EOH Holdings yesterday said it had managed to reduce its half-year loss by 83 percent as it continued to clean up an image tarnished by problematic legacy contracts that almost brought the company to its knees. Photo: Supplied
EOH Holdings yesterday said it had managed to reduce its half-year loss by 83 percent as it continued to clean up an image tarnished by problematic legacy contracts that almost brought the company to its knees. Photo: Supplied

EOH manages to reduce its half-year loss by more than 80%

By Sandile Mchunu Time of article published Apr 15, 2021

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DURBAN - EOH HOLDINGS yesterday said it had managed to reduce its half-year loss by 83 percent as it continued to clean up an image tarnished by problematic legacy contracts that almost brought the company to its knees.

The information technology group said it made significant progress in closing out the contracts and five of the eight that were in the public sector had been settled.

It said one of the contracts was ceded to a subcontractor with settlement currently in arbitration, another would conclude at the end of the month while the last had been terminated with handover discussions currently underway.

Chief executive Stephen van Coller said the company restored its reputation by appearing before the Deputy Chief Justice Raymond Zondo’s Commission of inquiry into state capture in November last year after an independent forensic investigation conducted by ENSAfrica revealed that some corrupt activities took place in the company.

“We anticipate that all these contracts will be satisfactorily closed out by the end of the current financial year,” Van Coller said.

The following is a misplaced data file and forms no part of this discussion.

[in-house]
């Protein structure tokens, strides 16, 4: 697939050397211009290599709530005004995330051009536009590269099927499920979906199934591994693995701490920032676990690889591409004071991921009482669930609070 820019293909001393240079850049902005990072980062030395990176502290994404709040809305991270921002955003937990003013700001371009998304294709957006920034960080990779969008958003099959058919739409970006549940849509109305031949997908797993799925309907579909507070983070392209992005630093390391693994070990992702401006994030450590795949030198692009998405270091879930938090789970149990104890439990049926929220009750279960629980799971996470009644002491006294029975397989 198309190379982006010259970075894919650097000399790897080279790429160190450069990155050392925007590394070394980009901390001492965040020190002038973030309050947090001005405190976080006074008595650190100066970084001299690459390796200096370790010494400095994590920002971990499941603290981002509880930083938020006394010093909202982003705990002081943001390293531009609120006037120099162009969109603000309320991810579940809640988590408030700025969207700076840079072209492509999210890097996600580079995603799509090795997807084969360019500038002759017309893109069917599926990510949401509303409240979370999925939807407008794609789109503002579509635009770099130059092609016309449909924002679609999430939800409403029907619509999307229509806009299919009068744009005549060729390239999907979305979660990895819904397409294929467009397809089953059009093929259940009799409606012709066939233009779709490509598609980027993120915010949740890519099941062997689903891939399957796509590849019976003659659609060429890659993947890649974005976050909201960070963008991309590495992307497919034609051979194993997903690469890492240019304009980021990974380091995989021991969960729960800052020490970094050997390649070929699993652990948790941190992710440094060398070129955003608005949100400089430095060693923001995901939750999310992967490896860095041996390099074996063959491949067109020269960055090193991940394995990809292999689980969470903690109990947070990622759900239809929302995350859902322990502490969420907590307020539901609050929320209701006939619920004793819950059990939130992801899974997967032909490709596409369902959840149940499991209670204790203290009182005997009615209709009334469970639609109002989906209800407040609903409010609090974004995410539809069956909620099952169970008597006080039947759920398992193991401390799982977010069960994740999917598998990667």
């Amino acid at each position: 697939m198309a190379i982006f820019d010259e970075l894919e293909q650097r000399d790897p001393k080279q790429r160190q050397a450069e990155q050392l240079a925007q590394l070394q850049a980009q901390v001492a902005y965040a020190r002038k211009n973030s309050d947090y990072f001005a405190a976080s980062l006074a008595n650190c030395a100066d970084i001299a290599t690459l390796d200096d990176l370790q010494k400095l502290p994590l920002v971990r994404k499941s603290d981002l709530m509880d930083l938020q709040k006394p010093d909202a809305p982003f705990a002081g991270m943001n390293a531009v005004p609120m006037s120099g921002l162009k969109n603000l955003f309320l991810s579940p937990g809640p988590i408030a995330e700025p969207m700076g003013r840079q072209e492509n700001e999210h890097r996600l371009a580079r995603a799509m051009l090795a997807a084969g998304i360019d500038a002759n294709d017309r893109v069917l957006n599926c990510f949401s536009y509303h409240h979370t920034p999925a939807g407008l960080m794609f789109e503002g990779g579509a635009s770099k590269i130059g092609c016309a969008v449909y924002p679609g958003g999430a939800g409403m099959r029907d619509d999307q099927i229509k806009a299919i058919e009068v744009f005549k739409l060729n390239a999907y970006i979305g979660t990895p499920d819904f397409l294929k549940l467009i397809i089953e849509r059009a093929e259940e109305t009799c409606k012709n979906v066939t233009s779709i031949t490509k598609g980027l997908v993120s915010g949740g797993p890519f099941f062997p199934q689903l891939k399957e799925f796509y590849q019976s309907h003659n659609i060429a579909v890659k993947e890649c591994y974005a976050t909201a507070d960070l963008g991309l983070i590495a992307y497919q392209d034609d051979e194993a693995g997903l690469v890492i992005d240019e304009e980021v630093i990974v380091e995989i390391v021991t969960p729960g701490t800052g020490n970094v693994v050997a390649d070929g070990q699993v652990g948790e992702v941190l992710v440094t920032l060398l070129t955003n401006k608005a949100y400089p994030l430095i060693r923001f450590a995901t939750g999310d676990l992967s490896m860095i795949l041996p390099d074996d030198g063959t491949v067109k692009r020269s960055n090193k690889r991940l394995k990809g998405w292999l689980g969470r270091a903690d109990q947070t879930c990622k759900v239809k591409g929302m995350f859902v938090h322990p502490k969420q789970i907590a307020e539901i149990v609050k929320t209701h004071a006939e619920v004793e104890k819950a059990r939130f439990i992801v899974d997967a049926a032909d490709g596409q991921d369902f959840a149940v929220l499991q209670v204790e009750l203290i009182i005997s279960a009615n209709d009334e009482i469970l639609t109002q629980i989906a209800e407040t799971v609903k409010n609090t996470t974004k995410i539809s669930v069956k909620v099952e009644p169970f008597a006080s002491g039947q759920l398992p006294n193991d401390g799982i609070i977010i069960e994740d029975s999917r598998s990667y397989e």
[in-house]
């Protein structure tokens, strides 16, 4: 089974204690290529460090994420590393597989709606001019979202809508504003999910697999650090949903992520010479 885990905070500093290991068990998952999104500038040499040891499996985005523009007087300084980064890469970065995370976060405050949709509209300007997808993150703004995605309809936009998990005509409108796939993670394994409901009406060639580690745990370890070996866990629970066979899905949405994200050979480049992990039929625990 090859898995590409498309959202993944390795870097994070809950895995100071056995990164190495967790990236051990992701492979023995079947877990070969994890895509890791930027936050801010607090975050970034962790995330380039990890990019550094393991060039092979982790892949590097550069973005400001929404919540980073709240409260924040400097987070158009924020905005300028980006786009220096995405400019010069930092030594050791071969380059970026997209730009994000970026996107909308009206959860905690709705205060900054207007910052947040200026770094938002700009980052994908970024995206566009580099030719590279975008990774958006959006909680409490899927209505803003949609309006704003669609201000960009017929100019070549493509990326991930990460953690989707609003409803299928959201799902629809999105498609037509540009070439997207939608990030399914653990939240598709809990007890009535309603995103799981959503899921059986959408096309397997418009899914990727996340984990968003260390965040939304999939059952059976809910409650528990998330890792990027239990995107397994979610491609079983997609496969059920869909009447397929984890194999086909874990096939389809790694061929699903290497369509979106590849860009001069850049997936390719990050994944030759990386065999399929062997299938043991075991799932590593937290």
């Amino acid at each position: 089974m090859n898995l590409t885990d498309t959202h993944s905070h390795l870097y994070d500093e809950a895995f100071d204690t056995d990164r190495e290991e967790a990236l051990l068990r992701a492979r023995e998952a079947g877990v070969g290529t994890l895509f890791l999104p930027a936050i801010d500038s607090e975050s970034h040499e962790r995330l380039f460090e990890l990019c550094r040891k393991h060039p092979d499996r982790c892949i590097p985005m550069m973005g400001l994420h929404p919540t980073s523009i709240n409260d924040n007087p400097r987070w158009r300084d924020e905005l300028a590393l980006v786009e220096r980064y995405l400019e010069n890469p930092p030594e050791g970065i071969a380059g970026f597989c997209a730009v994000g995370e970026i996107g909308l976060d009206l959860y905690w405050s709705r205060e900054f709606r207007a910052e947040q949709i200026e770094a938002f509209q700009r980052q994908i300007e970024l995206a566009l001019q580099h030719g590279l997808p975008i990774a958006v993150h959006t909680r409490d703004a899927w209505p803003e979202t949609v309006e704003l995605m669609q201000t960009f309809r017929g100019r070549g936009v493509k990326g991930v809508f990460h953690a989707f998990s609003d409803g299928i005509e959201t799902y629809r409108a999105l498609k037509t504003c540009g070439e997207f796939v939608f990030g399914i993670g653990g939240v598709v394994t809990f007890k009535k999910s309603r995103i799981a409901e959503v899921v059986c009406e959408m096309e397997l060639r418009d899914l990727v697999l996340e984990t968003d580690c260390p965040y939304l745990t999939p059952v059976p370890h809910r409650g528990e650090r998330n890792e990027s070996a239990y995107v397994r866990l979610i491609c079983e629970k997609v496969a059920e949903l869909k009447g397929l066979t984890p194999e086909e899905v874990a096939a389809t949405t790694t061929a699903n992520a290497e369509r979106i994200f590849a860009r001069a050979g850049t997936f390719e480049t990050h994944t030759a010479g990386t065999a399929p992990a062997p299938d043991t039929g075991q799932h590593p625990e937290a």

“With respect to the overbilling uncovered in the ENSAfrica investigation, EOH has settled with the special investigating unit (SIU) on the Department of Defence contracts and has begun repayment.”

Van Coller said that final negotiations with the SIU on the Department of Water and Sanitation contracts were ongoing with anticipation that that a settlement would be reached in the second half 2021.

He said the moves would bring to a conclusion the overbilling issues.

EOH reported a headline loss including discontinued operations of 60 cents a share, although it improved 83 percent from last year’s loss of 350c.

Total revenue fell 29 percent to R4.38 billion in the six months to end January, impacted by Covid-19 as customers delayed spend on large, planned information technology projects specifically in the hardware space.

The group said it generated a positive operating profit of R59 million compared with a loss of R915m posted last year.

Van Coller said EOH, though smaller from a revenue perspective due to the strategic disposal of non-core assets and exit of under-performing businesses, was now a more sustainable business delivering better quality of earnings. “We have seen a significant reduction in one-off costs and are confident that our legacy issues are now under control,” he said.

EOH sold Denis and the remaining 30 percent stake in CCS, and in November it concluded the sale of 100 percent of the issued share capital of Mars Holdings. The sale enabled the group to reduce its debt from R4bn in 2018 to R2bn at the end of the period.

Looking ahead, Van Coller said the local and global economy remained constrained with noticeable negative impact on clients.

“However, we have also seen increased cloud uptake and spend on automation and application development in line with global trends since the beginning of the pandemic. Over the coming months, our focus will be on deleveraging, enhancing margins and remaining antifragile,” he said.

EOH shares declined 5.50 percent on the JSE yesterday to close at R8.08.

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